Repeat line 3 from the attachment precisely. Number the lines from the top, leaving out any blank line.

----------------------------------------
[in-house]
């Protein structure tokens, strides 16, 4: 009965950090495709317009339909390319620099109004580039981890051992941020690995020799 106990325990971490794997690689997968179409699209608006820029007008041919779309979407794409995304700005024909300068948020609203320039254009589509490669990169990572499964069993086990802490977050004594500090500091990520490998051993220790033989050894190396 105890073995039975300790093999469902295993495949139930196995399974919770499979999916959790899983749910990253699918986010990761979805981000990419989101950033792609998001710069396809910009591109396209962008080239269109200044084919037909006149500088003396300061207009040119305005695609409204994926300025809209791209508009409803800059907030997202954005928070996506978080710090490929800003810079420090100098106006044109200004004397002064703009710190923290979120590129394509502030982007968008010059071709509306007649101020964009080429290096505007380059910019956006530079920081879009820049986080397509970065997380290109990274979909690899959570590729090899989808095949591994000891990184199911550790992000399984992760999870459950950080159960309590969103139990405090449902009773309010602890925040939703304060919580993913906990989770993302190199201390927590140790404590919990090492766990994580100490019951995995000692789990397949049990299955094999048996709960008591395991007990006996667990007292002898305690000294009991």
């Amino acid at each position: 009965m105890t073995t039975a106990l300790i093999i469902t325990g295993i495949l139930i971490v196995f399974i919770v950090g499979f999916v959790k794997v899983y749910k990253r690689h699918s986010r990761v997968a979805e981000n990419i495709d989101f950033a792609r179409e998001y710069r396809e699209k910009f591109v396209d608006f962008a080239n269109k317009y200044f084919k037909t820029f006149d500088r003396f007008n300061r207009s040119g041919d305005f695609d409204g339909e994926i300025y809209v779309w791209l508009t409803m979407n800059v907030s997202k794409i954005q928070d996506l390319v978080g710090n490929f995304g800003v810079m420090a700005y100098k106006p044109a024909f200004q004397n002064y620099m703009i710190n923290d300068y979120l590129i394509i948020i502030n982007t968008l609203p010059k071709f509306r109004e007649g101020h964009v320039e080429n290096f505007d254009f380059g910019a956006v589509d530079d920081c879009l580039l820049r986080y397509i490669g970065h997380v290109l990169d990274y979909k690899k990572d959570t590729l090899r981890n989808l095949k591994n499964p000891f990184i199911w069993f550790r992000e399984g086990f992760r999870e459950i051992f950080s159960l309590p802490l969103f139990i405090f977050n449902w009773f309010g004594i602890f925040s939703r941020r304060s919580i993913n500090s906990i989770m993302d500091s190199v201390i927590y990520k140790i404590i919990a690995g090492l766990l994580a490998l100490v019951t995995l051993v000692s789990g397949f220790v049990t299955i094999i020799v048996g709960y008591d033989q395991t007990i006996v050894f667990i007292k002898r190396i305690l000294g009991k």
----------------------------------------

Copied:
């Amino acid at each position: 009965m105890t073995t039975a106990l300790i093999i469902t325990g295993i495949l139930i971490v196995f399974i919770v950090g499979f999916v959790k794997v899983y749910k990253r690689h699918s986010r990761v997968a979805e981000n990419i495709d989101f950033a792609r179409e998001y710069r396809e699209k910009f591109v396209d608006f962008a080239n269109k317009y200044f084919k037909t820029f006149d500088r003396f007008n300061r207009s040119g041919d305005f695609d409204g339909e994926i300025y809209v779309w791209l508009t409803m979407n800059v907030s997202k794409i954005q928070d996506l390319v978080g710090n490929f995304g800003v810079m420090a700005y100098k106006p044109a024909f200004q004397n002064y620099m703009i710190n923290d300068y979120l590129i394509i948020i502030n982007t968008l609203p010059k071709f509306r109004e007649g101020h964009v320039e080429n290096f505007d254009f380059g910019a956006v589509d530079d920081c879009l580039l820049r986080y397509i490669g970065h997380v290109l990169d990274y979909k690899k990572d959570t590729l090899r981890n989808l095949k591994n499964p000891f990184i199911w069993f550790r992000e399984g086990f992760r999870e459950i051992f950080s159960l309590p802490l969103f139990i405090f977050n449902w009773f309010g004594i602890f925040s939703r941020r304060s919580i993913n500090s906990i989770m993302d500091s190199v201390i927590y990520k140790i404590i919990a690995g090492l766990l994580a490998l100490v019951t995995l051993v000692s789990g397949f220790v049990t299955i094999i020799v048996g709960y008591d033989q395991t007990i006996v050894f667990i007292k002898r190396i305690l000294g009991k």